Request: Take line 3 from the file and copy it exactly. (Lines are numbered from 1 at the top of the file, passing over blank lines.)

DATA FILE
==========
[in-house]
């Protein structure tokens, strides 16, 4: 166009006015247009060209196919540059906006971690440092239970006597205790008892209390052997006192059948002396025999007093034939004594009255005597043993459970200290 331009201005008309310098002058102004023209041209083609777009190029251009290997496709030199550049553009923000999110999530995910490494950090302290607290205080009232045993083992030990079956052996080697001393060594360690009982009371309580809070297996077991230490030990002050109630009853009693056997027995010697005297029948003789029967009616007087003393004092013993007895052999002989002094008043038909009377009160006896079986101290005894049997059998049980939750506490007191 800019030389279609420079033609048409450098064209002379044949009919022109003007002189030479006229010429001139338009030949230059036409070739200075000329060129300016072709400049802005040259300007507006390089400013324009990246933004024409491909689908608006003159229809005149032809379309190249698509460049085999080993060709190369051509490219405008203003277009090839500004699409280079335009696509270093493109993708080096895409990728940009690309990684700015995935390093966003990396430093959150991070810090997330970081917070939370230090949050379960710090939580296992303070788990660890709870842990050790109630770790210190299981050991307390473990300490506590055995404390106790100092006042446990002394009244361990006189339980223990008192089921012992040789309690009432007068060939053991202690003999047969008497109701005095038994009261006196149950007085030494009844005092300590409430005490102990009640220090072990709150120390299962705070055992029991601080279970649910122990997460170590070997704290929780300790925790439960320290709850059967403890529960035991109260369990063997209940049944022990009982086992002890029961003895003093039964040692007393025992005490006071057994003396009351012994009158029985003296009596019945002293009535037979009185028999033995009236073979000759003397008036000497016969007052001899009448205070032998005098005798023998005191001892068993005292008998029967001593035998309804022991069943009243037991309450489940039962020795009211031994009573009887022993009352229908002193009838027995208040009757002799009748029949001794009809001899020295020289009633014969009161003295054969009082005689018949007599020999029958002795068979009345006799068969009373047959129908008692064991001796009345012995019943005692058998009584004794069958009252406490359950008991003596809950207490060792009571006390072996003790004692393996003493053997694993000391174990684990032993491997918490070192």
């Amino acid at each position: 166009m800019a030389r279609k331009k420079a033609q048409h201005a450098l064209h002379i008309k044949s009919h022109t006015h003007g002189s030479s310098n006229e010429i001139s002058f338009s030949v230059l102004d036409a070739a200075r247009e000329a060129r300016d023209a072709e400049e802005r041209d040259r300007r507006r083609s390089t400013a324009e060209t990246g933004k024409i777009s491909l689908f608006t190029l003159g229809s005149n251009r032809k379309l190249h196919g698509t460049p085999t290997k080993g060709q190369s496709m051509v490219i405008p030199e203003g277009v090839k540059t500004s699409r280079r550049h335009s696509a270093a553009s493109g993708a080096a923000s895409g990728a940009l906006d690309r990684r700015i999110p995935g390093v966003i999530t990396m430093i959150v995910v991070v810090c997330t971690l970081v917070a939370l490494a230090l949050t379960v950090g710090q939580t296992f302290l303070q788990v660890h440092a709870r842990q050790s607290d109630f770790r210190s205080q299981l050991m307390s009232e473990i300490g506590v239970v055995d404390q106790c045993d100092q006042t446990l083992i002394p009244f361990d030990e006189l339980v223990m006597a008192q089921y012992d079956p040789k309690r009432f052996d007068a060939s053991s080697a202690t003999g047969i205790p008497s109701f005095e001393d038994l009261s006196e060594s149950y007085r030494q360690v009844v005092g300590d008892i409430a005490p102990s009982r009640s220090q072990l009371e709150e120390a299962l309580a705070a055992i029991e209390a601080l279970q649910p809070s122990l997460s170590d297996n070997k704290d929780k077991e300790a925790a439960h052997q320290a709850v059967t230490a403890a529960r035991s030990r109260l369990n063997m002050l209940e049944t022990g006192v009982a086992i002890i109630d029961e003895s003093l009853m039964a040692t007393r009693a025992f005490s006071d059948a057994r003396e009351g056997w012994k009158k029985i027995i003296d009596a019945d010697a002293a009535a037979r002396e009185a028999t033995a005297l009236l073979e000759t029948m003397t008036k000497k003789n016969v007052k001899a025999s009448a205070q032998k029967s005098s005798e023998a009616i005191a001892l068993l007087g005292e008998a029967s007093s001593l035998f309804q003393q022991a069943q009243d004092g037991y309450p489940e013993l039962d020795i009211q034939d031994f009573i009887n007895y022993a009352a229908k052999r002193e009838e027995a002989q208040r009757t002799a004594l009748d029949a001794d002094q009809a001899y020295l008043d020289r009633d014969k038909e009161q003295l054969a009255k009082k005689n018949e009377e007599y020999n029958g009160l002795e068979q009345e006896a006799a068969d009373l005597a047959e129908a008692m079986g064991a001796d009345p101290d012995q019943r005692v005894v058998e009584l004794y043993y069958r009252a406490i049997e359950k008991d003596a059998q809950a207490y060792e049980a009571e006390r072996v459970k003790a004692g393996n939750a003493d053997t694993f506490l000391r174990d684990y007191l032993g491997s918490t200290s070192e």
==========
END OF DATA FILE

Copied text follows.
């Amino acid at each position: 166009m800019a030389r279609k331009k420079a033609q048409h201005a450098l064209h002379i008309k044949s009919h022109t006015h003007g002189s030479s310098n006229e010429i001139s002058f338009s030949v230059l102004d036409a070739a200075r247009e000329a060129r300016d023209a072709e400049e802005r041209d040259r300007r507006r083609s390089t400013a324009e060209t990246g933004k024409i777009s491909l689908f608006t190029l003159g229809s005149n251009r032809k379309l190249h196919g698509t460049p085999t290997k080993g060709q190369s496709m051509v490219i405008p030199e203003g277009v090839k540059t500004s699409r280079r550049h335009s696509a270093a553009s493109g993708a080096a923000s895409g990728a940009l906006d690309r990684r700015i999110p995935g390093v966003i999530t990396m430093i959150v995910v991070v810090c997330t971690l970081v917070a939370l490494a230090l949050t379960v950090g710090q939580t296992f302290l303070q788990v660890h440092a709870r842990q050790s607290d109630f770790r210190s205080q299981l050991m307390s009232e473990i300490g506590v239970v055995d404390q106790c045993d100092q006042t446990l083992i002394p009244f361990d030990e006189l339980v223990m006597a008192q089921y012992d079956p040789k309690r009432f052996d007068a060939s053991s080697a202690t003999g047969i205790p008497s109701f005095e001393d038994l009261s006196e060594s149950y007085r030494q360690v009844v005092g300590d008892i409430a005490p102990s009982r009640s220090q072990l009371e709150e120390a299962l309580a705070a055992i029991e209390a601080l279970q649910p809070s122990l997460s170590d297996n070997k704290d929780k077991e300790a925790a439960h052997q320290a709850v059967t230490a403890a529960r035991s030990r109260l369990n063997m002050l209940e049944t022990g006192v009982a086992i002890i109630d029961e003895s003093l009853m039964a040692t007393r009693a025992f005490s006071d059948a057994r003396e009351g056997w012994k009158k029985i027995i003296d009596a019945d010697a002293a009535a037979r002396e009185a028999t033995a005297l009236l073979e000759t029948m003397t008036k000497k003789n016969v007052k001899a025999s009448a205070q032998k029967s005098s005798e023998a009616i005191a001892l068993l007087g005292e008998a029967s007093s001593l035998f309804q003393q022991a069943q009243d004092g037991y309450p489940e013993l039962d020795i009211q034939d031994f009573i009887n007895y022993a009352a229908k052999r002193e009838e027995a002989q208040r009757t002799a004594l009748d029949a001794d002094q009809a001899y020295l008043d020289r009633d014969k038909e009161q003295l054969a009255k009082k005689n018949e009377e007599y020999n029958g009160l002795e068979q009345e006896a006799a068969d009373l005597a047959e129908a008692m079986g064991a001796d009345p101290d012995q019943r005692v005894v058998e009584l004794y043993y069958r009252a406490i049997e359950k008991d003596a059998q809950a207490y060792e049980a009571e006390r072996v459970k003790a004692g393996n939750a003493d053997t694993f506490l000391r174990d684990y007191l032993g491997s918490t200290s070192e």